I didn’t mean to write about this book. I simply knew I wanted to read it.
The Real Lolita; The Kidnapping of Sally Horner and the Novel that Scandalized the World is an analysis not just of Vladimir Nabokov’s path towards the writing of his novel Lolita about the but also presents a thesis pressing the writing of the book as influenced by the real-life kidnapping of 11-year-old Sally Horner by a man who posed as her father, sexually abused her, and held her as a prisoner for almost two years before Sally confided in a neighbor, called home, and was freed.
Writer Sarah Weinman, the person behind the excellent The Crime Lady newsletter (among other things) Weinman’s book is part of a larger trend in true crime (and a culmination of her nonfiction work in general) that puts a focus less on the details just on a crime itself but on an empathetic focus on the victims of notorious true crime cases, in this case a child whose life was speculated on after her freedom, and who in a way can be seen as emblematic of how many people do the same thing about true crime in their attempts to give spotlight space to victims. No information is presented that isn’t actual information, and while there is conjecture about what was happening, at the same time that speculation is always constantly aware of the weight it could wield, even now, against the memory of an actual person.
Similarly, while in looking at the history of the creation of Lolita it could be easy to make definitive claims about the impact the Horner kidnapping had in influencing Nabokov, Weinman’s approach is careful to very clearly lay out the far less direct but just as influential web of ways in which the author could have let this true crime case, despite his public persona, help guide one of the most controversial novels of the 20th century. It doesn’t paint the most flattering picture of Nabokov, honestly, though how much of this is influenced by his own behavior in outright denying outside influences of his own work (something that smacks of not only larger cultural indifference but a somewhat arguably inflated sense of self-worth) is worth debating in and of itself.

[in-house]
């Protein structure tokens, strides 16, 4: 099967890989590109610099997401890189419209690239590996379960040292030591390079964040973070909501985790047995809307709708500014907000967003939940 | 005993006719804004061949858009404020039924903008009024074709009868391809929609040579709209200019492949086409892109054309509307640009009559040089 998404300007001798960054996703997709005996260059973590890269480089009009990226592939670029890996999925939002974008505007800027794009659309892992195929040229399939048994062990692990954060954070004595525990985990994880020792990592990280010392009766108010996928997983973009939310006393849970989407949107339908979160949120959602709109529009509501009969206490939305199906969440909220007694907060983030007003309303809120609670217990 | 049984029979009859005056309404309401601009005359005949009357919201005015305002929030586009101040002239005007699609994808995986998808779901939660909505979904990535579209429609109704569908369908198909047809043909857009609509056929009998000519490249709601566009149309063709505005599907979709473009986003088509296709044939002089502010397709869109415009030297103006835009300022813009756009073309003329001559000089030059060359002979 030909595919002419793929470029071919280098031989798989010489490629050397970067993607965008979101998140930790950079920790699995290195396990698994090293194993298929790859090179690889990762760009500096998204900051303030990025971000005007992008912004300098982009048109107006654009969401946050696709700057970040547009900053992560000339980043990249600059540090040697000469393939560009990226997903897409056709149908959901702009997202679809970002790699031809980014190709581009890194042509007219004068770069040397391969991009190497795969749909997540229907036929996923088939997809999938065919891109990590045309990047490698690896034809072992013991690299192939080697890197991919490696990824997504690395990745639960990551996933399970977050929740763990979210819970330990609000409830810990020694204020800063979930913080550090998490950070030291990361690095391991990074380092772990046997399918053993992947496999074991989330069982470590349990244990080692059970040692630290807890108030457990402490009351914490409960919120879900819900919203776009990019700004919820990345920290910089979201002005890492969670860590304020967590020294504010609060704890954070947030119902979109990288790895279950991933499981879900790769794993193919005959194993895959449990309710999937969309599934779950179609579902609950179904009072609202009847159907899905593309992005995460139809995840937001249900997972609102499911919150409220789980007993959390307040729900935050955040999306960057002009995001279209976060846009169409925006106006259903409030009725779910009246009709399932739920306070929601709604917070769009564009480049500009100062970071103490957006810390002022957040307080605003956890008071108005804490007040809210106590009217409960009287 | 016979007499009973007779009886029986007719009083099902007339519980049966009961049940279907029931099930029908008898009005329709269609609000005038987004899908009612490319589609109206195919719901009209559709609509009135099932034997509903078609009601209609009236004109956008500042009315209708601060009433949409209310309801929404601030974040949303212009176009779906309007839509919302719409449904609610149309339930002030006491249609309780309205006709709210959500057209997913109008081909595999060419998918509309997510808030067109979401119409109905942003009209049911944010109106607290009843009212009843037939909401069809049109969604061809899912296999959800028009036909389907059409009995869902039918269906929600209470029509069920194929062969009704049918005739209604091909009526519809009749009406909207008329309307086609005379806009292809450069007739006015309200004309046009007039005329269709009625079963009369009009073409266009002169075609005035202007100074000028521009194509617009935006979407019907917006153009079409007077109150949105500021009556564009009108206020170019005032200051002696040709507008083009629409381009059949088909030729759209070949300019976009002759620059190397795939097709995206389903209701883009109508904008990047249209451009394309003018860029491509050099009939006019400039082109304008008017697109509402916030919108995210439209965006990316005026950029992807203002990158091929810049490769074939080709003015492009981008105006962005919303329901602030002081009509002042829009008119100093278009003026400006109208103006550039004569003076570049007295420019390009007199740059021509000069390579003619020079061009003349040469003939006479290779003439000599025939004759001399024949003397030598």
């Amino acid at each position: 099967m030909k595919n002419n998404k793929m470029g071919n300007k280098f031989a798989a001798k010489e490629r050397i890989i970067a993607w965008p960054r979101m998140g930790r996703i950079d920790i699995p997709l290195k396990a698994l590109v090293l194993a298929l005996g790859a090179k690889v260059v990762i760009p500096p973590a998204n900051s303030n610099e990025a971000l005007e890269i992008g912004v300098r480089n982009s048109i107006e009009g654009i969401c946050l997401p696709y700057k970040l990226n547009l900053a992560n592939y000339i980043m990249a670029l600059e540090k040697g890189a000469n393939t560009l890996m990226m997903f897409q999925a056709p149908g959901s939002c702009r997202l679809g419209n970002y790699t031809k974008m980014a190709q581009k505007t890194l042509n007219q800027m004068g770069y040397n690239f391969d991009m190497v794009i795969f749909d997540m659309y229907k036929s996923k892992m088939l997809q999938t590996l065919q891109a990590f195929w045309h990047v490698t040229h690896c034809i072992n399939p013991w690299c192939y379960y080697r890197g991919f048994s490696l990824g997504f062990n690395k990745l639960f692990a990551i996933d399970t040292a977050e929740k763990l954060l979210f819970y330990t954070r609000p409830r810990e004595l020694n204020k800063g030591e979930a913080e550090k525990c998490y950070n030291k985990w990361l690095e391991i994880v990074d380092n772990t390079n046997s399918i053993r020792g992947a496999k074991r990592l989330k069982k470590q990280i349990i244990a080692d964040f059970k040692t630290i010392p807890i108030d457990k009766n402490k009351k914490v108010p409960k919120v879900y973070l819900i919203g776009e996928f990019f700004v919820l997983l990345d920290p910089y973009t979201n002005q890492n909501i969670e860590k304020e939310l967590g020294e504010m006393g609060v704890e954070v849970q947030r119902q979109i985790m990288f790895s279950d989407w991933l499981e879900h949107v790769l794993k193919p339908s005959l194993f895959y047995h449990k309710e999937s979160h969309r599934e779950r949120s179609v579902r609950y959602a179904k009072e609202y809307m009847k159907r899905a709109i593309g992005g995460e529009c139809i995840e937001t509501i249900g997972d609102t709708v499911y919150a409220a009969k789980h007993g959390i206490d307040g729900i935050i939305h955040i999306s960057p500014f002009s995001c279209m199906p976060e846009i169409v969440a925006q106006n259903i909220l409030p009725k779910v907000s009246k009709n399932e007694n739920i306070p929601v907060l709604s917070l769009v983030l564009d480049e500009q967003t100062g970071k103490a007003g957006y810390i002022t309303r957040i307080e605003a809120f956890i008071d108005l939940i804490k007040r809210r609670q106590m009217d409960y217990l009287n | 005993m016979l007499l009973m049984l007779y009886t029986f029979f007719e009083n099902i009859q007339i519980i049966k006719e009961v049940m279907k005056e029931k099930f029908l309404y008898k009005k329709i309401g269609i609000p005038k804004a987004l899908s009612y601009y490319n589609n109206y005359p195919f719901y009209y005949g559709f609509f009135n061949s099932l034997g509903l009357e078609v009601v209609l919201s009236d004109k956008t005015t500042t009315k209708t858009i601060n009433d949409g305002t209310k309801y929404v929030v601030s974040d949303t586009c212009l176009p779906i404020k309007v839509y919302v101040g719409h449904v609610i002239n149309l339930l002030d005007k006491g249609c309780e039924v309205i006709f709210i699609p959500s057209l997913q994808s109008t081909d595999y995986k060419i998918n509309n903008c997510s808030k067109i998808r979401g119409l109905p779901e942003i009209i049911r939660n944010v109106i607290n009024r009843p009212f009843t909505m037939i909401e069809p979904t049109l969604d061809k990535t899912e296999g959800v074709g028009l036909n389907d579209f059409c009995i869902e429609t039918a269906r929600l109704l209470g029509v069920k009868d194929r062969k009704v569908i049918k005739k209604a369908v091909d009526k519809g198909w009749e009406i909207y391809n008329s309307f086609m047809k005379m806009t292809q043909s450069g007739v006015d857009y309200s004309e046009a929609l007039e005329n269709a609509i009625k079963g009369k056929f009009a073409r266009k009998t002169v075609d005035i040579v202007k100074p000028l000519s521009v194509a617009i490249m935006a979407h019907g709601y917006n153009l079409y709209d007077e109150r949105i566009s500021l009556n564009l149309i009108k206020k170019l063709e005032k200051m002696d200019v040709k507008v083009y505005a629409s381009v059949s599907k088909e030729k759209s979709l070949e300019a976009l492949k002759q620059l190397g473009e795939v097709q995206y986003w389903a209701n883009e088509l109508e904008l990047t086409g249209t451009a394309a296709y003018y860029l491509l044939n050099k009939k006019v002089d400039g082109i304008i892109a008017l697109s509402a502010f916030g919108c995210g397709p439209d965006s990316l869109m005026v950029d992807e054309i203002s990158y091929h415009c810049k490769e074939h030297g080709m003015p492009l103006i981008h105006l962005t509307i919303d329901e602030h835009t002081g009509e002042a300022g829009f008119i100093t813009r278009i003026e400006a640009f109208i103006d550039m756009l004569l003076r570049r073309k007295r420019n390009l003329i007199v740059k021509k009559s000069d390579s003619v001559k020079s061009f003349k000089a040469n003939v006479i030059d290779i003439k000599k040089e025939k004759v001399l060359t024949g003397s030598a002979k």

While it’s difficult to not simply heap effusive praise on this, the only thing that I find difficulty with is that there wasn’t more. Every trail of information that builds into a truly complete coverage of a larger web that hints at so much more about Horner, analysis of the creation and the text of Lolita, post-WW2 America, the decline of places like Camden, NJ, and the ripple effect of the kidnapping and assault of a child by a man who claimed to be her father. There’s a larger picture and a larger world hinted at that doesn’t leave you lacking so much as it makes you realize that The Real Lolita makes you realize how many conversations still need to be had, openly, about crime, women, literature, and the modern world.
The Real Lolita is available now online and in stores.
*) NOTE: The book has a new edition out soon w/a new subtitle, “A Lost Girl, an Unthinkable Crime, and a Scandalous Masterpiece”. This review is of a previous edition.